Journalist Fisayo Soyombo was warned by colleagues and other sources of a government plot to arrest him while he was in Lagos. He had been investigating the corruption in Nigeria’s criminal justice system and had published his articles just hours before he learned that the government planned to arrest him. The Nigerian government had planned to prosecute him under a law that forbids specific types of communication with prisoners, so Soyombo went into hiding. After Soyombo received support on social media, the Nigerian government eventually released a statement that it had no plans to arrest Soyombo. However, at least three Nigerian journalists are still being held by the government.
Omoyele Sowore is an activist and journalist who lives in New Jersey and runs the online news agency Sahara Reporters. His news organization is aimed at bringing transparency to Nigeria. In February 2018, he announced that his intention to run for president in the 2019 Nigerian election. He founded his own political party and received the fifth-highest number of votes in the election. After he expressed his belief that the election was fraudulent, he was arrested by the Nigerian government. President Muhammadu Buhari had won the general election and had secured his second term in office. Sowore now faces seven charges, including treason and cyberstalking. The government has refused to release Sowore on bail even after he met all the conditions for bail. It is speculated that Sowore has been held in solitary confinement for the whole three months since was arrested and he went on a hunger strike to protest his imprisonment.
Another journalist, Jones Abiri, was arrested on charges of cybercrime and terrorism in May of this year. He was the publisher and the editor-in-chief of the Weekly Source, a Nigerian newspaper. The government had alleged in 2016 that he was linked to rebels in the Niger Delta. Due to these allegations, he was held without a trial for two years, until 2018. He had no access to a lawyer or to his family during this time. Abiri claimed that he was subjected to physical violence and torture by the prison officials during his two years in the detention facility. He was freed in August 2018, after protests and campaigns for his freedom by human rights organizations. His re-arrest shows the Nigerian government’s disregard for the public outrage over the treatment of journalists in the country.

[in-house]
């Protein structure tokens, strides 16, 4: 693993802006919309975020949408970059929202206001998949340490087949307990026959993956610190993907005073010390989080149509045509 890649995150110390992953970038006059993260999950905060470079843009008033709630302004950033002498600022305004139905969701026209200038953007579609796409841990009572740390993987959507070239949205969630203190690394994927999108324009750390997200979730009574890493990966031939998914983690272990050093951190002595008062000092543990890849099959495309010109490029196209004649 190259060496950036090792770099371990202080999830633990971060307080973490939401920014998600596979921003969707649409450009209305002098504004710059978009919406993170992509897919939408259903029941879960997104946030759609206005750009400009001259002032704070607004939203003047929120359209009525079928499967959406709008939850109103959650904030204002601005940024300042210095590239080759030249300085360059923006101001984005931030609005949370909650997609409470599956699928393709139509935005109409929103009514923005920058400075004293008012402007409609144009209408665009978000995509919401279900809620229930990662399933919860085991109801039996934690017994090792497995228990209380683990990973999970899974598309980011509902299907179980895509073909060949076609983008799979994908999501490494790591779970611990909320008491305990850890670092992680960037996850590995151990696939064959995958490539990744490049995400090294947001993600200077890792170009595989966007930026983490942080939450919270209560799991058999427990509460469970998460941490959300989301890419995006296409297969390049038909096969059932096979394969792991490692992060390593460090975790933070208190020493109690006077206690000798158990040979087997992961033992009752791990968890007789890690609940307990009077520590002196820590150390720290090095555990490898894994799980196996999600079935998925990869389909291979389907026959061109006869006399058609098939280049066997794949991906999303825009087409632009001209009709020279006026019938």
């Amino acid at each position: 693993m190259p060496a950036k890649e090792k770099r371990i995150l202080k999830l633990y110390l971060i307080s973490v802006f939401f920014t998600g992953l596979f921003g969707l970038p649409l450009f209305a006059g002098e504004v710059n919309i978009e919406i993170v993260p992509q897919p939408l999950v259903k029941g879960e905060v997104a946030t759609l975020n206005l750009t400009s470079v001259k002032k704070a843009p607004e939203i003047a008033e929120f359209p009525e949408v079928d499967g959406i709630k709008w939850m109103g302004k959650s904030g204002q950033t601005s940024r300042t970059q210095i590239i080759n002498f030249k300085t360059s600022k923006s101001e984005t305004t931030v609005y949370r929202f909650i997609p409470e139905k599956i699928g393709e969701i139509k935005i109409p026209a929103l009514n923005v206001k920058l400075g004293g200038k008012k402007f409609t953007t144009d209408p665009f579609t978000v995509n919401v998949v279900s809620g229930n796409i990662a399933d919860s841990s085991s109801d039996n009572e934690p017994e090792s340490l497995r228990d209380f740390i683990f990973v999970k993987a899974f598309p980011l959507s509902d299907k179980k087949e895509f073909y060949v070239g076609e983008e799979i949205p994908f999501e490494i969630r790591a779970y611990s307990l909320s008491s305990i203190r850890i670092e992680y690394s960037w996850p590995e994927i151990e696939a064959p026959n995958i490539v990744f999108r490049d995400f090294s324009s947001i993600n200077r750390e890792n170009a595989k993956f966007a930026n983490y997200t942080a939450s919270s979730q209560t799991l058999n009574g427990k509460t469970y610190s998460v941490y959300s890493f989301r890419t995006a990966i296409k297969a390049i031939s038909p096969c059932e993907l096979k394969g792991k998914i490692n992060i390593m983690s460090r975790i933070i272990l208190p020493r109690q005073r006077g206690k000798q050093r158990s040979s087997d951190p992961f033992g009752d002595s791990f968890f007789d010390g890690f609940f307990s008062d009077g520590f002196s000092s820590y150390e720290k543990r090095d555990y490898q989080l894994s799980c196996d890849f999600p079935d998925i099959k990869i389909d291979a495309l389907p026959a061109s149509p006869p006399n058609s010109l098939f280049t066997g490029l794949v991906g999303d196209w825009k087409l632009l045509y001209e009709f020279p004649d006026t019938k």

Agba Jalingo, a journalist who publishes the Cross River Watch newspaper, was arrested in August 2019. This arrest was made only days after the publication of an article on corruption in the newspaper. He was charged with treason, and his request for bail has also been denied by the government.
The current President of Nigeria, Buhari, is a former army general who previously served as the head of state of Nigeria in the 1980s. He had taken power in a military coup and introduced a draconian law that severely restricted journalists’ right to free speech during his time in office. Although he portrayed himself as a reformed democrat in his 2015 and 2019 campaigns, the recent arrests show a troubling return to a dictatorial ruling style.